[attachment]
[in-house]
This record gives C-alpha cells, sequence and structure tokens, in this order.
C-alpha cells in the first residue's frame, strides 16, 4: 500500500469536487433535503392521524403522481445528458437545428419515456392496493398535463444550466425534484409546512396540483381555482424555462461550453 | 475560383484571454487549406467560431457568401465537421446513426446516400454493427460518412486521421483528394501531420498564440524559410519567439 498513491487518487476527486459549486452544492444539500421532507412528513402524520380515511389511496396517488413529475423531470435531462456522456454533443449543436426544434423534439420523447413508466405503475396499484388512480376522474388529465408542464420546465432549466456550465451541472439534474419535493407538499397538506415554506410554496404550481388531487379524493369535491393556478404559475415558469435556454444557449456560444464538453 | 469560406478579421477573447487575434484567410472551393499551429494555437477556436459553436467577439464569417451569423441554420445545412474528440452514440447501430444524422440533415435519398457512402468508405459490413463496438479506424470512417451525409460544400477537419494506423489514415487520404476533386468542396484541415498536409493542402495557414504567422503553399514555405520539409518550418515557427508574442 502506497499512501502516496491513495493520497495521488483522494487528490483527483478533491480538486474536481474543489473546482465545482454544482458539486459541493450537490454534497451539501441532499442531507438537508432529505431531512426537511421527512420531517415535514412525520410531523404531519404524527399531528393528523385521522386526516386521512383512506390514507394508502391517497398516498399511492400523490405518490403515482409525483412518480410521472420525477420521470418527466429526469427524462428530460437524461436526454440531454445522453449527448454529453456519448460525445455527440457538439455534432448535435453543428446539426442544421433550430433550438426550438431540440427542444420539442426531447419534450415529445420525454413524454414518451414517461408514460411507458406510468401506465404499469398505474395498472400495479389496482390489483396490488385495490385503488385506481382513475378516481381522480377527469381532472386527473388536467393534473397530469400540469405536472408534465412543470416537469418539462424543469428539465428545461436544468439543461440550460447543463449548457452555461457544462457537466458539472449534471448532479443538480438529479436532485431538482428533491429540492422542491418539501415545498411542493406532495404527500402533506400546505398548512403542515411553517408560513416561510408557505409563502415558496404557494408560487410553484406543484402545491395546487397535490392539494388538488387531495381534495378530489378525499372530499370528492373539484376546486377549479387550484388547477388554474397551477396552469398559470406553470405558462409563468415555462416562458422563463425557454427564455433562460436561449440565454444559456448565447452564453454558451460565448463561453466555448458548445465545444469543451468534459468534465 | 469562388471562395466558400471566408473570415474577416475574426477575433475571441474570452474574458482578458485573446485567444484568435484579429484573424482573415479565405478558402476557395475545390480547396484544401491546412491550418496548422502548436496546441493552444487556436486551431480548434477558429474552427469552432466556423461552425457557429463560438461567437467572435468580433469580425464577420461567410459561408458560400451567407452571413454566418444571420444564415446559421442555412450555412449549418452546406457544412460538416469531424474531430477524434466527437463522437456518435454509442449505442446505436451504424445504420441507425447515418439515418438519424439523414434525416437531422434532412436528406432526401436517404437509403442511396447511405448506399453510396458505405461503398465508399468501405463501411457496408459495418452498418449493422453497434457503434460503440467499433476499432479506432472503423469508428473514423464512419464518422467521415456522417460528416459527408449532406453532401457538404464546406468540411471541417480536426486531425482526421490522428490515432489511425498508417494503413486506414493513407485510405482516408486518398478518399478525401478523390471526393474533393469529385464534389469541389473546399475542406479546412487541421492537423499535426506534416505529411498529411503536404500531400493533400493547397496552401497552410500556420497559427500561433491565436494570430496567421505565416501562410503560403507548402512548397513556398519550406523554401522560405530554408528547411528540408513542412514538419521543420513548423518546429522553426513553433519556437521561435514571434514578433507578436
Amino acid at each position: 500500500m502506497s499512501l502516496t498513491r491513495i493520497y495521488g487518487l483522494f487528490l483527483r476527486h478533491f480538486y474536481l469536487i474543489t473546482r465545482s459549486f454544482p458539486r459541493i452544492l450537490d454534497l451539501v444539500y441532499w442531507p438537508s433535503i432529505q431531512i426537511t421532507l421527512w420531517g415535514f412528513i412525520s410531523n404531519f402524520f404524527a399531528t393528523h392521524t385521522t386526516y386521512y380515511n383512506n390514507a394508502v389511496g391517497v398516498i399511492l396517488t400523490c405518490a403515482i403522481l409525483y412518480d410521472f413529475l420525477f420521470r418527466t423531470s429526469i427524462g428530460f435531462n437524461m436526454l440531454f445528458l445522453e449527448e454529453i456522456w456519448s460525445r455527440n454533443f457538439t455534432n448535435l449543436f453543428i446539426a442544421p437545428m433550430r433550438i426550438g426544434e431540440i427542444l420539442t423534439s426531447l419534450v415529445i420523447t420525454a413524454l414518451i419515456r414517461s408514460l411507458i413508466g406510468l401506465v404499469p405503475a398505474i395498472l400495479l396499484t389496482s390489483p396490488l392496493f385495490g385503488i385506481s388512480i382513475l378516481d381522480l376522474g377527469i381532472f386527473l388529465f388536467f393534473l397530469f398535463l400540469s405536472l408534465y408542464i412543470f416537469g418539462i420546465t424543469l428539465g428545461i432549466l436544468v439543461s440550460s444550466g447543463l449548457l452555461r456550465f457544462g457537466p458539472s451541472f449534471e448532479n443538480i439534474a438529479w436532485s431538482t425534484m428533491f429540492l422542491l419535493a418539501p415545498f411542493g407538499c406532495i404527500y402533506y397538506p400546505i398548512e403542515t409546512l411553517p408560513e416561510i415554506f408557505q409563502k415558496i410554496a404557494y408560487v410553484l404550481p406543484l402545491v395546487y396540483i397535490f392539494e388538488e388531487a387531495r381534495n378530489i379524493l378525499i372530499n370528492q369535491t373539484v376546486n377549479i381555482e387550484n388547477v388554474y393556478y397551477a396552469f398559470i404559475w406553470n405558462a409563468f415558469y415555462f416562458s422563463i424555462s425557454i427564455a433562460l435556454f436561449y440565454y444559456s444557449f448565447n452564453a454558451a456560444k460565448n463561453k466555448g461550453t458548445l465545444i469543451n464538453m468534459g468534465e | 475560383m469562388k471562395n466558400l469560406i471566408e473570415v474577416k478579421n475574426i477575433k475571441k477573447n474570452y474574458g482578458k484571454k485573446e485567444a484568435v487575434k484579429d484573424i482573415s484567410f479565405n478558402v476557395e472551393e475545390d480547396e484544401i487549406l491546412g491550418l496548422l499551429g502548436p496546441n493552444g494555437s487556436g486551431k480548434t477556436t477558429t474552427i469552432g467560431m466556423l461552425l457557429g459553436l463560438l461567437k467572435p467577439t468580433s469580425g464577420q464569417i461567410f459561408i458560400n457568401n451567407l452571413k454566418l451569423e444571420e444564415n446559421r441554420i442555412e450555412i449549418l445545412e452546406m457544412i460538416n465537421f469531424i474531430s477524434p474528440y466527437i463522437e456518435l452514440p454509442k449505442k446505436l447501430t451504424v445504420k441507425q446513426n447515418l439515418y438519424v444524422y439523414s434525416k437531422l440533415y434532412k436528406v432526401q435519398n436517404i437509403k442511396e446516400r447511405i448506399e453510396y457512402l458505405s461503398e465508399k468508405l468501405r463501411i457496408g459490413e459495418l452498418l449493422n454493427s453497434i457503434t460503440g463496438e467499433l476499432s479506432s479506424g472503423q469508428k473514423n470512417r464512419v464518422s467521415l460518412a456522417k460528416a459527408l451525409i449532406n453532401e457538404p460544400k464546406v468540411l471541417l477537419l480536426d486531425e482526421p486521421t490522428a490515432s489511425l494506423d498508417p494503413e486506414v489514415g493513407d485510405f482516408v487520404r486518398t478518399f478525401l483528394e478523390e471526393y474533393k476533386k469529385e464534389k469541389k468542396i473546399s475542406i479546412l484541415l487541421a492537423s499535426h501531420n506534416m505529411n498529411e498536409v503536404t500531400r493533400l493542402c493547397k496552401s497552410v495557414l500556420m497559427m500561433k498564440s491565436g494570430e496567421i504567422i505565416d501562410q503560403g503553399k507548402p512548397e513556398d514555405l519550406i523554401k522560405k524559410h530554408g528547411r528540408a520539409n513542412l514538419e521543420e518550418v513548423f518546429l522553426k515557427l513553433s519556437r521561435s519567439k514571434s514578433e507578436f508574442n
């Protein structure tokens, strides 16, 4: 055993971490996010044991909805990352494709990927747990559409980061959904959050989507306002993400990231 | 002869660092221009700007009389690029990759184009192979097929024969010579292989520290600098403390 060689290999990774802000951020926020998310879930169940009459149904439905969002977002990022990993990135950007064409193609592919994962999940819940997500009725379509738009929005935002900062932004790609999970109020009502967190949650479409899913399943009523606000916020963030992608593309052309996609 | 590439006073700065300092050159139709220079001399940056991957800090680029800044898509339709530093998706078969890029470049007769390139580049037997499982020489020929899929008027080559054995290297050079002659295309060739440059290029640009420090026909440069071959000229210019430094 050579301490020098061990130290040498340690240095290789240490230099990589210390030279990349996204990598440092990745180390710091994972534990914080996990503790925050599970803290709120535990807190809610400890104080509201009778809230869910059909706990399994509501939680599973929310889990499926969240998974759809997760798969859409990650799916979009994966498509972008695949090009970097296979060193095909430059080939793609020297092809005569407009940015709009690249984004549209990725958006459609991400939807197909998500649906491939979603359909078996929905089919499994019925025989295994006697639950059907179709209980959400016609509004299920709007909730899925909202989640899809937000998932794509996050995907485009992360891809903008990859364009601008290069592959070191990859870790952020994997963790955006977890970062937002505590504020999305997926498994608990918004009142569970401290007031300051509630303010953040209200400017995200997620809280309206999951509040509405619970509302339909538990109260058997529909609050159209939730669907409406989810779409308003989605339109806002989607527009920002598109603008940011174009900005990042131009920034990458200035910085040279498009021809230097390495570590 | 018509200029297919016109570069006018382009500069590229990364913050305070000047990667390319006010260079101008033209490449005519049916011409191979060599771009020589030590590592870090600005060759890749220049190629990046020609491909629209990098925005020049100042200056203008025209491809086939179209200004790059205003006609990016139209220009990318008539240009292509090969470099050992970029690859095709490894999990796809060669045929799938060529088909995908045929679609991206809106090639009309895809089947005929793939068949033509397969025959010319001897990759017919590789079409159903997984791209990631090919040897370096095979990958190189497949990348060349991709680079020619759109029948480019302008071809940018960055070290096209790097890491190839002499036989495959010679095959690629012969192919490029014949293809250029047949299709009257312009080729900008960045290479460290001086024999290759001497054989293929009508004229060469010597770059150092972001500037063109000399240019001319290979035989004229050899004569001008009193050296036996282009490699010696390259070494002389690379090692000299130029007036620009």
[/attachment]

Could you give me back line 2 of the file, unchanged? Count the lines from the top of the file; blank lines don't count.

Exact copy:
This record gives C-alpha cells, sequence and structure tokens, in this order.